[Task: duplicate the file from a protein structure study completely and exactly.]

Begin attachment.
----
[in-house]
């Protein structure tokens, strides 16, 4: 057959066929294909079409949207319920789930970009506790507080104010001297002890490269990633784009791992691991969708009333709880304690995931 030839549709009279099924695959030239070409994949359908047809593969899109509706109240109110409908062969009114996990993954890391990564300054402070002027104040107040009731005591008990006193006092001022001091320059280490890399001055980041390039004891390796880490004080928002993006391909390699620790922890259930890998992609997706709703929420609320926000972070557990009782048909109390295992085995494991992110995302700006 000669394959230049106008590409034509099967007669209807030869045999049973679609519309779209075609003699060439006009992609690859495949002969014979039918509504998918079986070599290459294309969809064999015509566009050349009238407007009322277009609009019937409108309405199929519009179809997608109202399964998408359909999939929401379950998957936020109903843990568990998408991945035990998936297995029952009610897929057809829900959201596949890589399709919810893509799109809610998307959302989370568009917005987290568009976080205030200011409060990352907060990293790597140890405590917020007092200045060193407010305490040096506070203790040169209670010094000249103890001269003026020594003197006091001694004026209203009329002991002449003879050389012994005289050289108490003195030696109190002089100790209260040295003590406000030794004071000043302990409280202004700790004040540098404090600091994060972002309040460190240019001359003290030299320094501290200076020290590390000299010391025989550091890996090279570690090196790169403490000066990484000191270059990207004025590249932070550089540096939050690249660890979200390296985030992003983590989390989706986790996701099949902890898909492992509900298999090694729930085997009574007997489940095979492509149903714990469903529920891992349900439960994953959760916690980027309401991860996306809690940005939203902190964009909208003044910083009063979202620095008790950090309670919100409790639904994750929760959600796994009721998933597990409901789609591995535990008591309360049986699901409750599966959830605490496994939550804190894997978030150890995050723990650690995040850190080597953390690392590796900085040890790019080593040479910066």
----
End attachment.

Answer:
[in-house]
């Protein structure tokens, strides 16, 4: 057959066929294909079409949207319920789930970009506790507080104010001297002890490269990633784009791992691991969708009333709880304690995931 030839549709009279099924695959030239070409994949359908047809593969899109509706109240109110409908062969009114996990993954890391990564300054402070002027104040107040009731005591008990006193006092001022001091320059280490890399001055980041390039004891390796880490004080928002993006391909390699620790922890259930890998992609997706709703929420609320926000972070557990009782048909109390295992085995494991992110995302700006 000669394959230049106008590409034509099967007669209807030869045999049973679609519309779209075609003699060439006009992609690859495949002969014979039918509504998918079986070599290459294309969809064999015509566009050349009238407007009322277009609009019937409108309405199929519009179809997608109202399964998408359909999939929401379950998957936020109903843990568990998408991945035990998936297995029952009610897929057809829900959201596949890589399709919810893509799109809610998307959302989370568009917005987290568009976080205030200011409060990352907060990293790597140890405590917020007092200045060193407010305490040096506070203790040169209670010094000249103890001269003026020594003197006091001694004026209203009329002991002449003879050389012994005289050289108490003195030696109190002089100790209260040295003590406000030794004071000043302990409280202004700790004040540098404090600091994060972002309040460190240019001359003290030299320094501290200076020290590390000299010391025989550091890996090279570690090196790169403490000066990484000191270059990207004025590249932070550089540096939050690249660890979200390296985030992003983590989390989706986790996701099949902890898909492992509900298999090694729930085997009574007997489940095979492509149903714990469903529920891992349900439960994953959760916690980027309401991860996306809690940005939203902190964009909208003044910083009063979202620095008790950090309670919100409790639904994750929760959600796994009721998933597990409901789609591995535990008591309360049986699901409750599966959830605490496994939550804190894997978030150890995050723990650690995040850190080597953390690392590796900085040890790019080593040479910066």